Russian firm escalates dispute with Canada over seized cargo plane

CBC | 18 August 2023

Russian firm escalates dispute with Canada over seized cargo plane

by Janyce McGregor

Volga-Dnepr Airlines served notice Monday of its intent to initiate a formal dispute with the Canadian government over Ottawa’s seizure of an Antonov-124 cargo plane that’s been parked at Pearson airport ever since Russia launched its full-scale invasion of Ukraine 18 months ago.

A spokesperson for Global Affairs Canada told CBC News the federal government received a letter from the airlines group Monday formally notifying Canada of its dispute.

"The Government of Canada is assessing the letter. We will continue to defend the interests of Canadians," the spokesperson wrote in a brief email, confirming a report that appeared on the Air Cargo News site which cited a Russian report by the Interfax news agency.

Volga-Dnepr’s letter referenced article 9 of a 1989 bilateral investment agreement between the Russian Federation (still the USSR then) and Canada. At the time, then-prime minister Brian Mulroney and then-Soviet president Mikhail Gorbachev were taking early steps toward a new economic relationship that would enable trade and protect the rights of corporations acting abroad.

The treaty includes Investor-State Dispute Settlement (ISDS) provisions, which enable a Russian corporation that feels it was unjustly harmed by the actions of the Canadian government to sue for damages.

It’s not clear what kind of compensation Volga-Dnepr might seek from Ottawa.

"If the dispute is not resolved within six months of Canada’s receipt of the notification, Volga-Dnepr Airlines will formally initiate arbitration proceedings," the company said in a media statement. "Volga-Dnepr remains open to negotiations with Canadian representatives to resolve the issue and return the aircraft."

Russia accuses Canada of ’theft’

During a visit to Kyiv in June, Prime Minister Justin Trudeau told reporters the Canadian government would use powers enabled by Parliament in 2022 budget legislation to seize the plane, with the intention of eventually handing it over to the Ukrainian government for its use.

Because the plane has been parked on the tarmac for so long, it’s expected to need significant servicing to make it airworthy again. Heavy cargo plane manufacturer Antonov Airlines is based in Kyiv and could theoretically return it to service for its new owner once Canada’s asset seizure and transfer process is complete.

Canada’s seizure of the plane has been neither swift nor simple.

The federal government must initiate a Federal Court proceeding and offer due process to the owner(s) of any assets it moves to seize. This process has yet to unfold — which is why those driving past Toronto’s airport have seen this massive plane parked for months.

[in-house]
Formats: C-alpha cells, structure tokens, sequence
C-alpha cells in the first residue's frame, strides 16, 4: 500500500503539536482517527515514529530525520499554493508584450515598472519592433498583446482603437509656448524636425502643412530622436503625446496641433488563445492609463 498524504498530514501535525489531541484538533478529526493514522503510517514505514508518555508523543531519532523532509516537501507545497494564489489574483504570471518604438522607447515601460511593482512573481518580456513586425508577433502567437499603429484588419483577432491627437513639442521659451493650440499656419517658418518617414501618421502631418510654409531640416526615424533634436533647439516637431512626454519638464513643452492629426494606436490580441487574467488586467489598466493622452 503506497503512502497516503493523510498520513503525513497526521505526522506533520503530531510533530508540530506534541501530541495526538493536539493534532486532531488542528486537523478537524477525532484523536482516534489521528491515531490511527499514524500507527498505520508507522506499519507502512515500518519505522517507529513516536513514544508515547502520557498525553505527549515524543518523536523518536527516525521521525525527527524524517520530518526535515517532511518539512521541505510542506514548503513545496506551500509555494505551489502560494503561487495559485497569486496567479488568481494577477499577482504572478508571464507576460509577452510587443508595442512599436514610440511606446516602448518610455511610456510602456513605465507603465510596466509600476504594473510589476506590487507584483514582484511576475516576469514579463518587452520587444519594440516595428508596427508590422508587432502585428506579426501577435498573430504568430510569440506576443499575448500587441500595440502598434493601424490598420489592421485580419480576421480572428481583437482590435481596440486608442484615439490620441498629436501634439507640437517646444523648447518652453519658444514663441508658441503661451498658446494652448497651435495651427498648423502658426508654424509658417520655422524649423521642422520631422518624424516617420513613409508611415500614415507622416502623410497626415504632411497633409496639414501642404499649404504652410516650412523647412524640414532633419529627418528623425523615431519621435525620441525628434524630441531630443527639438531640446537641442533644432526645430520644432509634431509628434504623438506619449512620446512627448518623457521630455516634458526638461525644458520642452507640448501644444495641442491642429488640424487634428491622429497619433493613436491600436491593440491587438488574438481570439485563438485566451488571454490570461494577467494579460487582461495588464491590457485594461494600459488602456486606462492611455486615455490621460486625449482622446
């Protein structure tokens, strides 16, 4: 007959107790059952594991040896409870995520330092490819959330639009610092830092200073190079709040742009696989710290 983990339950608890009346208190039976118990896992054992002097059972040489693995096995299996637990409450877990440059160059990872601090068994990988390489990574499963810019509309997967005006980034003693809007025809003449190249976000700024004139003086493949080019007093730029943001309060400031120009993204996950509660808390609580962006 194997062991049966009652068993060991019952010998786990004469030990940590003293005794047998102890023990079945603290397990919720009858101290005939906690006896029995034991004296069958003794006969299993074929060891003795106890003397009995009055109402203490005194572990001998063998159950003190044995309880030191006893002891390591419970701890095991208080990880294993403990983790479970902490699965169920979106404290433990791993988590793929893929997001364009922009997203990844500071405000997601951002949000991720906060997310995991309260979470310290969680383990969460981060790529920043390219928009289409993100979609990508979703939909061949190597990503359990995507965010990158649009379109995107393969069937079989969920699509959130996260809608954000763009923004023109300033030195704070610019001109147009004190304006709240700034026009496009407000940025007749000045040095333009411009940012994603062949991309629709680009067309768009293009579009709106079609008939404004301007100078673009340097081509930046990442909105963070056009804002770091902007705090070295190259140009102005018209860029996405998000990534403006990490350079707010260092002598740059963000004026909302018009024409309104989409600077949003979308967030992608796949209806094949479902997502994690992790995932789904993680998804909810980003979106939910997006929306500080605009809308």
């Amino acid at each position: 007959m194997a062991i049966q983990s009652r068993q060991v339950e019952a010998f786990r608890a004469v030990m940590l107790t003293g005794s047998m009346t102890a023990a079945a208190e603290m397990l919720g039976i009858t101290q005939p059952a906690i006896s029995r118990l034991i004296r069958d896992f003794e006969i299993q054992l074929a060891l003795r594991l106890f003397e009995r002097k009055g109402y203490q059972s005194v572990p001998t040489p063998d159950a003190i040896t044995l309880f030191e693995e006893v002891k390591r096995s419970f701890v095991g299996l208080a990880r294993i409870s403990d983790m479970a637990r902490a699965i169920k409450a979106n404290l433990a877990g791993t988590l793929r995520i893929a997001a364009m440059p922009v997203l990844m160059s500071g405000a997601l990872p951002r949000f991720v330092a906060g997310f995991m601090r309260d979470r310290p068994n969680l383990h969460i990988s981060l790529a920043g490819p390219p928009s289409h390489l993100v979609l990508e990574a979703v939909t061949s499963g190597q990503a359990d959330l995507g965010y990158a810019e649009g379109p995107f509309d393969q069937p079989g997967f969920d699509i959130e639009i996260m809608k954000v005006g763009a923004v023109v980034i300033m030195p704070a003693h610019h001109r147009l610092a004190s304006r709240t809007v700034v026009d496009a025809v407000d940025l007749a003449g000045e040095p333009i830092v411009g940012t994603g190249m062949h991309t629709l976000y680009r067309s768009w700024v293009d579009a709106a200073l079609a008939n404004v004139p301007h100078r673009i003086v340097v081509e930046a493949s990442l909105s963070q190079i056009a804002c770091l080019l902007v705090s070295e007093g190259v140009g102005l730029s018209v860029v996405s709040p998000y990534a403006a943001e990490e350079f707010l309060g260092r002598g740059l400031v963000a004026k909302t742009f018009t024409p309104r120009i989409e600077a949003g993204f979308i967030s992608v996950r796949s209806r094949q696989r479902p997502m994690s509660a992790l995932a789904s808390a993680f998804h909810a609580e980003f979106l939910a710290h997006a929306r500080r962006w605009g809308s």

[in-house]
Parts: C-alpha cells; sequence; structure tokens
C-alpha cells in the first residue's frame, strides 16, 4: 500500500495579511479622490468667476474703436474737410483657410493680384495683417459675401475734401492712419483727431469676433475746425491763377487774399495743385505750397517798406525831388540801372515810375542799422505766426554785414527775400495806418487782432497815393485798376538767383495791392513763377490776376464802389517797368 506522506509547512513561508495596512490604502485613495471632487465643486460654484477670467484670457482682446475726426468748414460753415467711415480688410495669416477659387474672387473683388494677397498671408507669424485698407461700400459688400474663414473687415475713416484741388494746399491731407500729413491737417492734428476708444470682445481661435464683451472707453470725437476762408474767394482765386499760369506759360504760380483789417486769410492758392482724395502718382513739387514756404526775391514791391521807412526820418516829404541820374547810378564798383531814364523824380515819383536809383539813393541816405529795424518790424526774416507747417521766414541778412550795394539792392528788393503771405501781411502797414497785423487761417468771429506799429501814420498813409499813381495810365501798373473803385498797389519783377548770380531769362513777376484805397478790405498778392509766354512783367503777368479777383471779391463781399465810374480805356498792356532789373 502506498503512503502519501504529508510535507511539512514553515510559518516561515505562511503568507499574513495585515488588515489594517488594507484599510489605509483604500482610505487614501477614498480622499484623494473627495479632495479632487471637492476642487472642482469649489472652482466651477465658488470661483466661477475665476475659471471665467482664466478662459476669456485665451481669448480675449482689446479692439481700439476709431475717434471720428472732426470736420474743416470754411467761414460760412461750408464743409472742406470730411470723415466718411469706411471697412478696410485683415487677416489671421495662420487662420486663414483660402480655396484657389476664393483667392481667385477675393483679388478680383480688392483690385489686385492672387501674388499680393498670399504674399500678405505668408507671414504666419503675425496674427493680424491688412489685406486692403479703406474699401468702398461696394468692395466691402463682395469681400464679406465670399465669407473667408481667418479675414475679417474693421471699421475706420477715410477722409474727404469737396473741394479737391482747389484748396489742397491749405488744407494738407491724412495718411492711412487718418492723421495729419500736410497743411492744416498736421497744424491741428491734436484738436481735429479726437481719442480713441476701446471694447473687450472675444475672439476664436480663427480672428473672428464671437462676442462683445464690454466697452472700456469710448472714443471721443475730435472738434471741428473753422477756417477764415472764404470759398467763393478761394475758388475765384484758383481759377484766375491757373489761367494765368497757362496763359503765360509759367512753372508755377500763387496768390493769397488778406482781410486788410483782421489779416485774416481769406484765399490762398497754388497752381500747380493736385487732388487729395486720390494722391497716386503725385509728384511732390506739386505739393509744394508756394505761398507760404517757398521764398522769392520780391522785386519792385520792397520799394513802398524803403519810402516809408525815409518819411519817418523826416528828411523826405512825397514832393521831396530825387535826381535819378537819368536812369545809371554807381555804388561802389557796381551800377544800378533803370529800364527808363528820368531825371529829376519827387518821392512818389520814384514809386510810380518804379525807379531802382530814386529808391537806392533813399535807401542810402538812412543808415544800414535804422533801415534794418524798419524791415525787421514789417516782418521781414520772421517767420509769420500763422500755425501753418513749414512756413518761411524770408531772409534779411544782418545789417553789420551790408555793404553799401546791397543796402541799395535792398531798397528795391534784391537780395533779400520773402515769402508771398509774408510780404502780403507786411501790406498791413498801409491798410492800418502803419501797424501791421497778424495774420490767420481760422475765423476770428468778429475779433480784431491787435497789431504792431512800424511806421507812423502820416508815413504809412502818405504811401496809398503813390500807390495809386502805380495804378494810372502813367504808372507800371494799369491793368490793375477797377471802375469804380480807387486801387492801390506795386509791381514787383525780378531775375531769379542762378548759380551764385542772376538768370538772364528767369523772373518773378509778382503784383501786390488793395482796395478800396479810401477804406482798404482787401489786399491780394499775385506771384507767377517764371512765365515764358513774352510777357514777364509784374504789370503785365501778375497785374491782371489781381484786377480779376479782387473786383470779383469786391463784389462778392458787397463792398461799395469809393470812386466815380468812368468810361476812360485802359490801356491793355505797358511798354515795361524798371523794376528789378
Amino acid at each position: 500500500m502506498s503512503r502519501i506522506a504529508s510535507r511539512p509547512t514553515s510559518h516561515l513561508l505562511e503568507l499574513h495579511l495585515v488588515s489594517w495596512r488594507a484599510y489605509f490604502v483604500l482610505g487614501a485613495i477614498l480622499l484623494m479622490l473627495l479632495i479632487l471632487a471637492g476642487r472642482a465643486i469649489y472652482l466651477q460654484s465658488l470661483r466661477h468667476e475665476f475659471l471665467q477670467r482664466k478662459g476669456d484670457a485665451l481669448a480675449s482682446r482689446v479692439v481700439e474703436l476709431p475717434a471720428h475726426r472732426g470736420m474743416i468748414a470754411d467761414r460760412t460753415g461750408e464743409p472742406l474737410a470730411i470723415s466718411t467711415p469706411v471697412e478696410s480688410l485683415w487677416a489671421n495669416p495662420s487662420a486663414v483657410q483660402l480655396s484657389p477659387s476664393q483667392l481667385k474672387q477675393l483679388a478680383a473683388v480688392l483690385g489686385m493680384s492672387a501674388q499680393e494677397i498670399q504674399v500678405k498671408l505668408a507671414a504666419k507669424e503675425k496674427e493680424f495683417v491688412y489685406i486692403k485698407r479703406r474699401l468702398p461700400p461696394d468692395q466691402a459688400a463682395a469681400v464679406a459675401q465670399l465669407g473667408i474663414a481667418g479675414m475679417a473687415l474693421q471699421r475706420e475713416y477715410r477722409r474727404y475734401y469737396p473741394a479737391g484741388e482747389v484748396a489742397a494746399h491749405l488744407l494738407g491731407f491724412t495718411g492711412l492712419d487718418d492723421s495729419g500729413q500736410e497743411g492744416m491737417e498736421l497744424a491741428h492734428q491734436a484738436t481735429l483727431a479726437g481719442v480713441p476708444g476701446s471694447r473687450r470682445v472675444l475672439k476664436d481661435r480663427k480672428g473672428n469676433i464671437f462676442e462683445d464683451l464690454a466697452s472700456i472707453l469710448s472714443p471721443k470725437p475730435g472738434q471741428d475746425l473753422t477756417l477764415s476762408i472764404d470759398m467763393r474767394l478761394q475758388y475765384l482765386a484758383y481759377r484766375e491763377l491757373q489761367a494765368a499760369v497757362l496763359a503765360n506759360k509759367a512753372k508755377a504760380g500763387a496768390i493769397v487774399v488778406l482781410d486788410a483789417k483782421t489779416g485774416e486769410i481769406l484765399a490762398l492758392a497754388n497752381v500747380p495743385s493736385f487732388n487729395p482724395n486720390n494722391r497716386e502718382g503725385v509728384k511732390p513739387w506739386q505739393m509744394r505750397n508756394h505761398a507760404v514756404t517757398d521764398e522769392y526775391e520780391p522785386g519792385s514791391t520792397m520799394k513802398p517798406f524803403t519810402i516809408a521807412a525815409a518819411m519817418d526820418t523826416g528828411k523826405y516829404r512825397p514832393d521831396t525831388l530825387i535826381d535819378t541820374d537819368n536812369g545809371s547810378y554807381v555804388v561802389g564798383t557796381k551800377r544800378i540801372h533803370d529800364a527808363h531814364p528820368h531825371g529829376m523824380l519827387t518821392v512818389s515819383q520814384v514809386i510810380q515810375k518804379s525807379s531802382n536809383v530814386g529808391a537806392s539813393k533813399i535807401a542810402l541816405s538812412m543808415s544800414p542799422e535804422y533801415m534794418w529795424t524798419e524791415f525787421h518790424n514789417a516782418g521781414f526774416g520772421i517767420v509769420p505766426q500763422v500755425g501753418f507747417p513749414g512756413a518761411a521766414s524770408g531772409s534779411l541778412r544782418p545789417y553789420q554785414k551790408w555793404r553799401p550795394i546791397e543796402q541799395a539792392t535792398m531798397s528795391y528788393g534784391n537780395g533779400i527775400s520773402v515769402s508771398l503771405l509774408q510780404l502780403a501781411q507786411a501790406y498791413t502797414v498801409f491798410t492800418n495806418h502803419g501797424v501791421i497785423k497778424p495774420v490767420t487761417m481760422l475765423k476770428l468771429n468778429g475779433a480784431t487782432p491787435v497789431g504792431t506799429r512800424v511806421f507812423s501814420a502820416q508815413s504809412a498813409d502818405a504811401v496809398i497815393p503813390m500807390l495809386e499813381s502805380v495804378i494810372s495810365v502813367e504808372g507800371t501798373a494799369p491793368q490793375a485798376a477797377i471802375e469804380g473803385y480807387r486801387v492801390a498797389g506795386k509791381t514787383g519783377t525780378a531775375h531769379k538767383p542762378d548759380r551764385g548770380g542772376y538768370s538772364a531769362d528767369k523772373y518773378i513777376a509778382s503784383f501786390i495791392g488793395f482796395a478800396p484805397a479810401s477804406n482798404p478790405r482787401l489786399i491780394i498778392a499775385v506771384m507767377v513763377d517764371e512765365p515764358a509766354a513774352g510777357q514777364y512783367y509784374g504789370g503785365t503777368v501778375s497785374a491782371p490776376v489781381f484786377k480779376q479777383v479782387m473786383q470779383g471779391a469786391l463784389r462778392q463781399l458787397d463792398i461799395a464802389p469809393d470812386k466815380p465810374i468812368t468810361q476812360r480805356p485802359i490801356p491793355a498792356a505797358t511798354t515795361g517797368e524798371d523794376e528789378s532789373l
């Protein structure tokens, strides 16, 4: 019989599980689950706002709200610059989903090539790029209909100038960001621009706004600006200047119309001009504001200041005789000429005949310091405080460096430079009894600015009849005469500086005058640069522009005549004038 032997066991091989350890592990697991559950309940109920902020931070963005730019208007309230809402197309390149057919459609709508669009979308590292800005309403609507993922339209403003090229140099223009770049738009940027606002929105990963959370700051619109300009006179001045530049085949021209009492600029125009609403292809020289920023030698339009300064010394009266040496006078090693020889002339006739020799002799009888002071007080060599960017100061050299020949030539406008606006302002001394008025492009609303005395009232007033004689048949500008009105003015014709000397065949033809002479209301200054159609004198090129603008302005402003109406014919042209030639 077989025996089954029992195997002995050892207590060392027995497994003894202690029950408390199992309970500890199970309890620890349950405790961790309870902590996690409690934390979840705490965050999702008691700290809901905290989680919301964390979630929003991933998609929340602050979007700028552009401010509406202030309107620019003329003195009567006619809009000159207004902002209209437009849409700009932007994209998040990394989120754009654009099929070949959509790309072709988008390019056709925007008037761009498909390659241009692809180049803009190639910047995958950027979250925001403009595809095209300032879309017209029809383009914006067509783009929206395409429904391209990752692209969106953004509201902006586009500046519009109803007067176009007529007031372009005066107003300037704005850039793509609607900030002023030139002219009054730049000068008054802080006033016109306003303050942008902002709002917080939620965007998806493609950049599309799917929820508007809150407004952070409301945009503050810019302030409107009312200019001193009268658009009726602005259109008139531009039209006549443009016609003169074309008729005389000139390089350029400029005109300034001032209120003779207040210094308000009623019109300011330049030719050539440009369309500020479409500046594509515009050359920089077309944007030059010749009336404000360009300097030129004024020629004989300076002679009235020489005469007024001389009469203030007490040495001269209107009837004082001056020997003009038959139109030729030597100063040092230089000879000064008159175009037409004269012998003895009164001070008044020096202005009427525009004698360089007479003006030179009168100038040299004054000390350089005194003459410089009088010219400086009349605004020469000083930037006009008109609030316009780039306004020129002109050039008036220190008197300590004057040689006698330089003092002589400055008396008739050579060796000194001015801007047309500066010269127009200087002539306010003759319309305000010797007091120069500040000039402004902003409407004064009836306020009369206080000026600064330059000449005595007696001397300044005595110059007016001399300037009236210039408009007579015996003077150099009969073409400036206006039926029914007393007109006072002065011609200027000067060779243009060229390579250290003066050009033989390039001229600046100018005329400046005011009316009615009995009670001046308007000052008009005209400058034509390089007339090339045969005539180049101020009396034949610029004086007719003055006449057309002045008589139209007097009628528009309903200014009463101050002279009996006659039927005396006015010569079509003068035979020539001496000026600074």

The plane had been contracted by the Canadian government to fly in a shipment of COVID-19 rapid test kits from China late in the winter of 2022. While it was in Toronto unloading its cargo on Feb. 27, the official notice to airmen (NOTA) was issued, banning Russian aircraft from Canada’s airspace.

Legislation enabling the seizure of assets held by sanctioned Russian individuals and entities passed four months after the full-scale invasion began.

Canada subsequently added Volga-Dnepr to its sanctions list, paving the way for an eventual seizure. Ukrainian Prime Minister Denys Shmyhal discussed transferring the plane’s ownership during his meetings in Canada last April.

The Russian foreign ministry called the seizure of the cargo plane "cynical and shameless theft" and warned the Canadian government in an official diplomatic rebuke earlier this summer that relations between the two countries were "on the verge of being severed."

It’s typical in bilateral investment disputes for a party to be required to serve notice. That’s usually followed by a set time period during which the two sides may try to negotiate a settlement of their issues before going to court.

This case is only Canada’s second use of its seizure powers. Its first move came last December, when Canada announced it would seize $26 million US in financial assets held by Granite Capital, a company believed to be owned by sanctioned Russian oligarch Roman Abramovich.

Government was warned of legal challenges

Neither seizure has completed the required court process to forfeit those assets to the Crown, let alone transfer them to Ukraine.

Canada’s original justification for introducing the seizure legislation was a desire to use the proceeds to help finance Ukraine’s reconstruction after the war. The Antonov-124 also could be valuable to Ukraine during the current armed conflict — but this latest legal move makes a quick transfer of the plane unlikely.

At the time Parliament enabled these seizure powers, Canadian officials were warned that such seizures would be risky and unprecedented and likely would be challenged in court.

International observers have been watching both the Volga-Dnepr and the Abramovich seizures as test cases.

Other leased aircraft originally owned by corporations based in Western democracies that were stranded in Russia when the war broke out have since been re-registered as Russian planes. Their fate has also triggered expensive court proceedings.

source: CBC